Europe may be playing catch-up on Internet dating, but it's not copying the American model from A to Z. "We don't date exactly the same way, so it's logical we should offer something different," Simoncini points out. For example, a U.S. dating service would be unlikely to invite members to a street party, since most Americans wouldn't consider that a great venue for meeting people.
SEEKING LA DOLCE VITA.
But street parties are a natural for Europeans who are accustomed to casual encounters on street corners and in sidewalk cafés. Francesca Colombo, 38, an asset manager in Milan, says she's looking forward to the Feb. 13 fiesta in the city's fashionable Corso Como area. "I went to a party Meetic organized in a club last July, and it was amazing," she recounts, although she didn't meet Mr. Right.
Other differences exist, too. Visit almost any dating site in the U.S., and one of the first search criteria is "location." "We're products of the McDonald's generation," says Marc Lesnick, New York-based conference organizer for e-dating and personals' Web sites. "Not only do we want the love of our life to be tall, blond, and intelligent, but also within 50 miles from home!" he explains with a chuckle. But according to Simoncini, Europeans are more inclined to move if their perfect match is far away.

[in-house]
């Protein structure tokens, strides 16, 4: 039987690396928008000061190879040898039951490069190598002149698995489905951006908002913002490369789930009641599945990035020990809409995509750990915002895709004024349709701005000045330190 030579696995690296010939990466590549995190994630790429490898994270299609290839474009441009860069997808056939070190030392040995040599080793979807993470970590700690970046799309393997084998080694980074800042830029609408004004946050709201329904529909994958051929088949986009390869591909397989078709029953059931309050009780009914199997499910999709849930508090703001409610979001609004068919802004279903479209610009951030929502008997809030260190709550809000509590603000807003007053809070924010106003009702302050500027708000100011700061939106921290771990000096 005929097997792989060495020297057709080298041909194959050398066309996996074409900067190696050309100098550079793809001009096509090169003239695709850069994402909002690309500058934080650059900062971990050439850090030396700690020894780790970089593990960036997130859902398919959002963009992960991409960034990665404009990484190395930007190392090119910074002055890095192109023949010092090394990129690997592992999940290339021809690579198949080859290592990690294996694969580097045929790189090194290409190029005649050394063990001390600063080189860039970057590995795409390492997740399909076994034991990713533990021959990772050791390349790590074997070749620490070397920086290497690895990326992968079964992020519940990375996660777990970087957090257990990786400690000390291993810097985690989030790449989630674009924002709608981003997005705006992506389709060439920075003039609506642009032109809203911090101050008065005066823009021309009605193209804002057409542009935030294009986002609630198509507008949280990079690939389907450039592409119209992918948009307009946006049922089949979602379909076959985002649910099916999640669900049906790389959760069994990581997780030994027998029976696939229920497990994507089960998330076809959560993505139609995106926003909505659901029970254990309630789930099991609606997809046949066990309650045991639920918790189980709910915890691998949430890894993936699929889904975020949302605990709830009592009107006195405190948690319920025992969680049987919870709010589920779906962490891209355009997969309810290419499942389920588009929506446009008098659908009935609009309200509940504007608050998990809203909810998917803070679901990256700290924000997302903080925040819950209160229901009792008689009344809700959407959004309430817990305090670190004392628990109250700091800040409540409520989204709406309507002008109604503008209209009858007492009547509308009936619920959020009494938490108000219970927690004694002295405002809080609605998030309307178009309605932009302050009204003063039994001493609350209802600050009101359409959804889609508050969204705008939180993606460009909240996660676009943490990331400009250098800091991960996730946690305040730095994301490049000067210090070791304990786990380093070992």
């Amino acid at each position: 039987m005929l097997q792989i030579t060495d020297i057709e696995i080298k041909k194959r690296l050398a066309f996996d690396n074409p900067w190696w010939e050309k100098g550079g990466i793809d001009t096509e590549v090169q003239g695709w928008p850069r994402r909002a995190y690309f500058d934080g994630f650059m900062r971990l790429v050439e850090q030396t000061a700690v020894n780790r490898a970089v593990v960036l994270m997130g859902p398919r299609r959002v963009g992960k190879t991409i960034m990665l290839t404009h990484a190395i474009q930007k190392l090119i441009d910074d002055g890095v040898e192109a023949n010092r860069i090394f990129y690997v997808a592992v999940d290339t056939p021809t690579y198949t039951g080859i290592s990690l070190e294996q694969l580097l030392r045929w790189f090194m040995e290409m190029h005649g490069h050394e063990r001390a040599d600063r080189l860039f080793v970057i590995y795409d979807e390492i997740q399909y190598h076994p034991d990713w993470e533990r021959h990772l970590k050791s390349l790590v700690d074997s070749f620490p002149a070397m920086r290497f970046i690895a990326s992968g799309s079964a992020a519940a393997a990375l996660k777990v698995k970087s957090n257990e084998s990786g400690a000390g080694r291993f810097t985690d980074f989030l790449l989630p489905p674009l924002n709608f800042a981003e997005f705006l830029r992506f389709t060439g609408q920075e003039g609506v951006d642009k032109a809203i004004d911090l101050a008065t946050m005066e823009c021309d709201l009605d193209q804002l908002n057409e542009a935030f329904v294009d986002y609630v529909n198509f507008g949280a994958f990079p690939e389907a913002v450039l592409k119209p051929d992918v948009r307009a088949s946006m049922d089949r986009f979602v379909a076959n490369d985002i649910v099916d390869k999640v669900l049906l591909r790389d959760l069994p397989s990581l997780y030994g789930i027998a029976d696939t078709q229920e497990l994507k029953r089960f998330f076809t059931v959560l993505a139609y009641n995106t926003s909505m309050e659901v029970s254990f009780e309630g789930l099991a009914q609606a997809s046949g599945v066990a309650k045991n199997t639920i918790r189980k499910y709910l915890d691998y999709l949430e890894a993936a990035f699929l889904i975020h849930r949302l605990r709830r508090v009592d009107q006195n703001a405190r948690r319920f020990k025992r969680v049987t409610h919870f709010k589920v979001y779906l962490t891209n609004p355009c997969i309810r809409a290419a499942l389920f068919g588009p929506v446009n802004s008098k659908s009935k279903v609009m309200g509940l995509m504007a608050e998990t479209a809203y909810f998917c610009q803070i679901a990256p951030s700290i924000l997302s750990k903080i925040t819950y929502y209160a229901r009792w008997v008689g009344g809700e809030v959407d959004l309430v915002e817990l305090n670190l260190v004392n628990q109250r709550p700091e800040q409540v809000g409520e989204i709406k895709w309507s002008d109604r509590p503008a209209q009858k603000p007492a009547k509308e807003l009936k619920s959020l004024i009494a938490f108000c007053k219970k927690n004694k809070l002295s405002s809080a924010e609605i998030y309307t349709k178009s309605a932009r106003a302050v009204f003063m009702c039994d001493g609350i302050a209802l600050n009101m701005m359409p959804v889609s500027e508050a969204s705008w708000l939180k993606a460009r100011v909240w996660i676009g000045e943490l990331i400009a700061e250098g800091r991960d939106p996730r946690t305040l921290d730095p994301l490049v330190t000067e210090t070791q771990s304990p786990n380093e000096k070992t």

Hence, one of Meetic's premium-search criteria is common languages. Says Milanese asset manager Colombo: "I speak Italian, French, and English, so I'm not necessarily focused on dating an Italian." Even the first baby born to a couple who met on Meetic was between a francophone Swiss woman and a French man based in Canada.
Distance may not always be a huge issue, but it doesn't stop Europeans from having fixed ideas about other nationalities. According to a Match.com survey, Swedish women are most interested in dating British men, and vice versa. But only 12% of French and Spaniards would consider pairing up with a Brit. Top on almost every country's love wish list: the quintessentially romantic Italians. Plus, a Meetic-commissioned study by French polling firm Ifop found that among all Europeans, Germans have the hardest time finding a date -- online or off.
Web matchmakers say once Europeans -- whatever their nationality -- decide to take the plunge and date someone, they stick to one at a time. "Whereas New Yorkers are often happy to see three people at once," comments Kevin Cornils, Match.com managing director for Europe, the Middle East, and Africa.